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Panchachandan aka Five Sandalwood Soap!

March 20, 2011

Chandan Santalum Album - a small or moderate size evergreen semi-parastic tree

Many seas were crossed to bring you this limited edition  soap.   Magellan, our epic hero, would be proud of this creation–it was indeed made with the spirit of travel, adventure and discovery. 

This new  soap’s scent is of many sandalwoods of different origins including East Indian, West Indian, Indonesian, Australian and African.   I’ve use it  in a  cold process soap with a creamy lather made with olive, organic sustainable palm, coconut, avocado and castor oils.

Sandalwood is an exotic wood scent.  It is used in many religions and is said to bring clarity in meditation and bring you closer to the divine. Buddhists believe  that sandalwood scent  transforms one’s desires and maintain a person’s alertness while in meditation. Sandalwood is used to reduce anxiety in Ayurvedic treatments.   

Sandalwood essential oil was popular in medicine up to 1920-1930.  As in all my soaps I make no medical claims, but encourage your own research.  Folklore is fascinating, but balance it with current reputable science.  

Panchachandan Soap just unmolded

The best sandalwood comes from Mysore, Indian.  It is currently grown on government plantations and is very limited in its harvest.   Poachers are a huge problem in this area.   To help make sandalwood more sustainable many countries are growing different types of sandalwood for essential oil production.  Currently Mysore Indian Sandalwood is running about $1200 per pound of oil.    To make a more ethical and economical sandalwood fragrance this blend was created.  Even so,  a group of perfumers and soap makers went in on a large buy to get the price as low as we could achieve.   No poached sandalwood or any adulterated ingredients are used in this blend.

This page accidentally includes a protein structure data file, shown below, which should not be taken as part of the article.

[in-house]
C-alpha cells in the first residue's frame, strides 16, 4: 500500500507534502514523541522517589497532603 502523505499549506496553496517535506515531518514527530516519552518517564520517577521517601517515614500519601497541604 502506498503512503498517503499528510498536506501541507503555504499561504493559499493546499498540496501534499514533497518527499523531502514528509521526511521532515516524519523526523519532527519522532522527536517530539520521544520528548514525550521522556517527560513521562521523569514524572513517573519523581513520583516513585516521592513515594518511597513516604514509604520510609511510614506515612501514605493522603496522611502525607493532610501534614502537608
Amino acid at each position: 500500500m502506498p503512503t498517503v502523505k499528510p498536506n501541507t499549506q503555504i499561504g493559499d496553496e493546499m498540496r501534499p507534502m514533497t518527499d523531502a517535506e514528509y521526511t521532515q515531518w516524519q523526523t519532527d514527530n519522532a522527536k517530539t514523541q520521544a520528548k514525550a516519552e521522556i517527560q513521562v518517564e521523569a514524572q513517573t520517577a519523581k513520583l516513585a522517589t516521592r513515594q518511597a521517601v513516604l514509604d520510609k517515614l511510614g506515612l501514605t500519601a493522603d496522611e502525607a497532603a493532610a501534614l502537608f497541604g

I’ve named this bar Panchachandan Soap (punch a chun dhun) which means five sandalwood in Sanskrit ( an ancient language).  This was suggested by one of my more knowledgable soap fanciers.  He pointed out that the English gave it the name Sandalwood because they couldn’t pronounce the East Indian word for it and it really has nothing to do with the sandals you wear on your feet.  I also like the idea of using Sanskrit for this bar since this is truly a timeless scent.

But it is totally OK to ask for the Sandalwood Soap!

With travel on my mind,

Lori Curry

One Comment leave one →
  1. March 20, 2011 11:42 PM

    Lori, as usual you have created a beautiful soap and chosen a very appropriate name for this special sandalwood blend. Your swirls are just beautiful and the timeless journey of this precious oil can be seen in the mosaic of colors of Panchachandan. I just know this will become a favorite of all. ~Jo


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